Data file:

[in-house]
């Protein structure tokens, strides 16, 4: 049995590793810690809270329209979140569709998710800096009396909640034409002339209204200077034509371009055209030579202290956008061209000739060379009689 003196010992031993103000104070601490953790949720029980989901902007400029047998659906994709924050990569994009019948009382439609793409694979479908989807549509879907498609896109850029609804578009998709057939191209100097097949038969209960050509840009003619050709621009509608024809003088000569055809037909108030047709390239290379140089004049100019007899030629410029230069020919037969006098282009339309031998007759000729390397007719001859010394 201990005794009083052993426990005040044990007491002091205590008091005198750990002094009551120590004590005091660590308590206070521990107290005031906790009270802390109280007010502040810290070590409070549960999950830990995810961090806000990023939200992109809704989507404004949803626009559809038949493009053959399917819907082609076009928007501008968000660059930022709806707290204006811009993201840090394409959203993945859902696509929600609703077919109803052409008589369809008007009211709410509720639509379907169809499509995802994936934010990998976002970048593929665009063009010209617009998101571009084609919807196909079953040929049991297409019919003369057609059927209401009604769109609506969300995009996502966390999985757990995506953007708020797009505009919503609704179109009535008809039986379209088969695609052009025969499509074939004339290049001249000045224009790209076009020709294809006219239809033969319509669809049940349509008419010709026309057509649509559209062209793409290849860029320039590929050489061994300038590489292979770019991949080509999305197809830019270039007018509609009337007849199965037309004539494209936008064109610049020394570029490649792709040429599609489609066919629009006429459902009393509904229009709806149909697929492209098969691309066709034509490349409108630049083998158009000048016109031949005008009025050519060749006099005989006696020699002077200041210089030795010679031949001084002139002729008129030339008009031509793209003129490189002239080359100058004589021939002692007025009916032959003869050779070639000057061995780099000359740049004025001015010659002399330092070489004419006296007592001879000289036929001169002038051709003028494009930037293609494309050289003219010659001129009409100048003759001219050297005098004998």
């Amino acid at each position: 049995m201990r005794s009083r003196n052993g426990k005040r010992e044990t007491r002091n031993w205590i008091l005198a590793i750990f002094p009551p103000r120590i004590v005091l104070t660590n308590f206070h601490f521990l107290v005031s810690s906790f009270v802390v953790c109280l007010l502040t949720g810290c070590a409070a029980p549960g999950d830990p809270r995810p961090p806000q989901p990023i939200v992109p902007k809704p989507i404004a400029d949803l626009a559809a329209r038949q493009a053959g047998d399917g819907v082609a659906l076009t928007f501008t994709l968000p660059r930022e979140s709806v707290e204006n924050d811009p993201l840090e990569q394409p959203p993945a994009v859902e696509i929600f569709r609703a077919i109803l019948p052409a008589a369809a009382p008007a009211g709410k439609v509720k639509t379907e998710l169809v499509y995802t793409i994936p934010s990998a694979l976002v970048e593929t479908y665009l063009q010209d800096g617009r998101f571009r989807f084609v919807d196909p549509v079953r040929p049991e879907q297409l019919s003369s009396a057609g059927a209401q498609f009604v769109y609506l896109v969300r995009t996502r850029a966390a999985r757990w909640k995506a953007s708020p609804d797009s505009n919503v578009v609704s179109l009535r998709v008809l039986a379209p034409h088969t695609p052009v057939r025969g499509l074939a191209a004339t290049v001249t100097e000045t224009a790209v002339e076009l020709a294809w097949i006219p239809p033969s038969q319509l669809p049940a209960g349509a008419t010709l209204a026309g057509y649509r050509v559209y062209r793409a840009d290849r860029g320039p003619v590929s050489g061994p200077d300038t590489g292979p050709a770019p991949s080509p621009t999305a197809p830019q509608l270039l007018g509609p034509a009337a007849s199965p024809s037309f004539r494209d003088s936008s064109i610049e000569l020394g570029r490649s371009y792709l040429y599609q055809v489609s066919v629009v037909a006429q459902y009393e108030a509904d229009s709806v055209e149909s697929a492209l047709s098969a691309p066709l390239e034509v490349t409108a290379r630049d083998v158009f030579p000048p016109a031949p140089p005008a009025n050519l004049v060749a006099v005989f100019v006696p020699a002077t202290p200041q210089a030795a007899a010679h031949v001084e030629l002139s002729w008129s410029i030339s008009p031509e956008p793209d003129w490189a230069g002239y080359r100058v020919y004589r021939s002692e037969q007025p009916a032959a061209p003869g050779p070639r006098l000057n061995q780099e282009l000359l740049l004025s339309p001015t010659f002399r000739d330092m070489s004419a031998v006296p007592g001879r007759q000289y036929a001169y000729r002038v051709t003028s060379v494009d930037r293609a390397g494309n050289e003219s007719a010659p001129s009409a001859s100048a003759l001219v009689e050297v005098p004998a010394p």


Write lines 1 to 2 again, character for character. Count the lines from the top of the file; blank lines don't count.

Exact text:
[in-house]
């Protein structure tokens, strides 16, 4: 049995590793810690809270329209979140569709998710800096009396909640034409002339209204200077034509371009055209030579202290956008061209000739060379009689 003196010992031993103000104070601490953790949720029980989901902007400029047998659906994709924050990569994009019948009382439609793409694979479908989807549509879907498609896109850029609804578009998709057939191209100097097949038969209960050509840009003619050709621009509608024809003088000569055809037909108030047709390239290379140089004049100019007899030629410029230069020919037969006098282009339309031998007759000729390397007719001859010394 201990005794009083052993426990005040044990007491002091205590008091005198750990002094009551120590004590005091660590308590206070521990107290005031906790009270802390109280007010502040810290070590409070549960999950830990995810961090806000990023939200992109809704989507404004949803626009559809038949493009053959399917819907082609076009928007501008968000660059930022709806707290204006811009993201840090394409959203993945859902696509929600609703077919109803052409008589369809008007009211709410509720639509379907169809499509995802994936934010990998976002970048593929665009063009010209617009998101571009084609919807196909079953040929049991297409019919003369057609059927209401009604769109609506969300995009996502966390999985757990995506953007708020797009505009919503609704179109009535008809039986379209088969695609052009025969499509074939004339290049001249000045224009790209076009020709294809006219239809033969319509669809049940349509008419010709026309057509649509559209062209793409290849860029320039590929050489061994300038590489292979770019991949080509999305197809830019270039007018509609009337007849199965037309004539494209936008064109610049020394570029490649792709040429599609489609066919629009006429459902009393509904229009709806149909697929492209098969691309066709034509490349409108630049083998158009000048016109031949005008009025050519060749006099005989006696020699002077200041210089030795010679031949001084002139002729008129030339008009031509793209003129490189002239080359100058004589021939002692007025009916032959003869050779070639000057061995780099000359740049004025001015010659002399330092070489004419006296007592001879000289036929001169002038051709003028494009930037293609494309050289003219010659001129009409100048003759001219050297005098004998």